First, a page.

Cutting edge neuro-bypass technology in the US has helped a 24 year old man regain control over his right hand and fingers despite having suffered a spinal cord injury which left him paralysed from the waist down.
Five years ago Mr Ian Burkhart broke his neck in a freak accident when he dived into a wave in North Carolina, US suffering a severe C5 fracture. Mr Burkhart underwent rehabilitation and advised medical doctors that he was willing to participate in experimental clinical trials and treatments. Doctors subsequently implanted a chip in Mr Burkhart’s brain to isolate the parts of the brain that controls hand movements, the area on the left hand side of the brain known as the motor-cortex. Mr Burkhart after recovering from brain surgery subsequently underwent a period of arduous and exhaustive training to learn different type of hand movements via an avatar like character on a computer screen.
Through repetition and learning, Mr Burkhart was able to make hand movements for the first time on his own using the technology such as opening and closing his hand, picking up a bottle and pouring the contents, holding a phone to his ear, stirring a cup, swiping a credit card and playing the video game guitar hero.
The improvements were so significant that rehabilitation specialists reclassified Mr Burkhart’s disability from a severe C5 function to a less severe C5 designation. Doctors, whilst obviously pleased with the results, advised that a lot more needs to be done to make the technology more practical, affordable and less invasive, most likely through wireless technology in the future.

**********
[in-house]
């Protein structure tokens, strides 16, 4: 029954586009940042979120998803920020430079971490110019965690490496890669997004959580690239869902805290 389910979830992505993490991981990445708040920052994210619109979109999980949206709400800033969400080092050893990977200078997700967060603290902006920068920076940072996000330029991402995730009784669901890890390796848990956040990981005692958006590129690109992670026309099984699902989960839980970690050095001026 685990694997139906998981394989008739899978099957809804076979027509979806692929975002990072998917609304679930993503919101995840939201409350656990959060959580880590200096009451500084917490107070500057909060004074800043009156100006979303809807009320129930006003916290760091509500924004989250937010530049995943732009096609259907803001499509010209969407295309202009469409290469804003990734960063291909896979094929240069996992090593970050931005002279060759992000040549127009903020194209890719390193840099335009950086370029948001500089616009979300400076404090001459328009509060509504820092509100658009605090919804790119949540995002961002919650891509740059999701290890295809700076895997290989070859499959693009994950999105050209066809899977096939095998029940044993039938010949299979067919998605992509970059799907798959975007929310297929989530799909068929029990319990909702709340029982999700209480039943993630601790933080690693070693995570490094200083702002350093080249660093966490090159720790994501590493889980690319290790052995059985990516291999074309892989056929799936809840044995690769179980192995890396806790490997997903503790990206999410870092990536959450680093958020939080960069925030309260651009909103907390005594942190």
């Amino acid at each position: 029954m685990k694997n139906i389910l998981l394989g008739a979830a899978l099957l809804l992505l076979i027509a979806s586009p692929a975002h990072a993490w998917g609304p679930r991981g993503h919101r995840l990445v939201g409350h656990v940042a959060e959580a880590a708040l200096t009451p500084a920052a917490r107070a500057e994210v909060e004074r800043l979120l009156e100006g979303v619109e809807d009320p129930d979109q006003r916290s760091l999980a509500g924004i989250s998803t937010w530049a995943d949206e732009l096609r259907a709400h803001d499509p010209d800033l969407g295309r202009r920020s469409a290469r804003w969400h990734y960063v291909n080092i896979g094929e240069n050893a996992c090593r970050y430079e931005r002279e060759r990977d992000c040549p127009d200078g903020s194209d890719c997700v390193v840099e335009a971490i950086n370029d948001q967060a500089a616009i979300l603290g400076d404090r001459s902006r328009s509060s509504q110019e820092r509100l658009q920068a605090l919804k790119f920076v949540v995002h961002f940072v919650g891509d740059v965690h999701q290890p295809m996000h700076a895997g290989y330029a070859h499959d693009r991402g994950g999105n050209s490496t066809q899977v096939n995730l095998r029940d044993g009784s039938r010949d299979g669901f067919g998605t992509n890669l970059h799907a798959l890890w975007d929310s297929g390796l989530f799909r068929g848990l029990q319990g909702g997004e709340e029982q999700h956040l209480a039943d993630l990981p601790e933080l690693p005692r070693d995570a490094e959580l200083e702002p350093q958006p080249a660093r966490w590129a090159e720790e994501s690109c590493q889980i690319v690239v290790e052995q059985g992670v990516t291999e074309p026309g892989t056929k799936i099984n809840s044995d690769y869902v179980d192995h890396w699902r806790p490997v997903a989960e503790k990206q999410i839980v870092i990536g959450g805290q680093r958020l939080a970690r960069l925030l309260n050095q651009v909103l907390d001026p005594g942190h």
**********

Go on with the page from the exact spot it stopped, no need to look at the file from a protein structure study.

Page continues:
Chad Bouton, who helped create the device, said the study marked the first time a person living with paralysis had regained movement using signals recorded from within the brain. “We think this is an important result as we try and pave the way for other patients in the future, not only those with spinal injuries, but also those who have experienced a stroke and potentially even traumatic brain injury”. Over time in the future, it is hoped that the technology would seek to transform the lives of people robbed of their independence by devastating spinal injuries.
Should you require more information on spinal injuries or if you or a loved one have been affected by or suffered a spinal injury, please contact Ronan Hynes, partner at Keating Connolly Sellors, for expert legal advice on 061-414355 or email@example.com.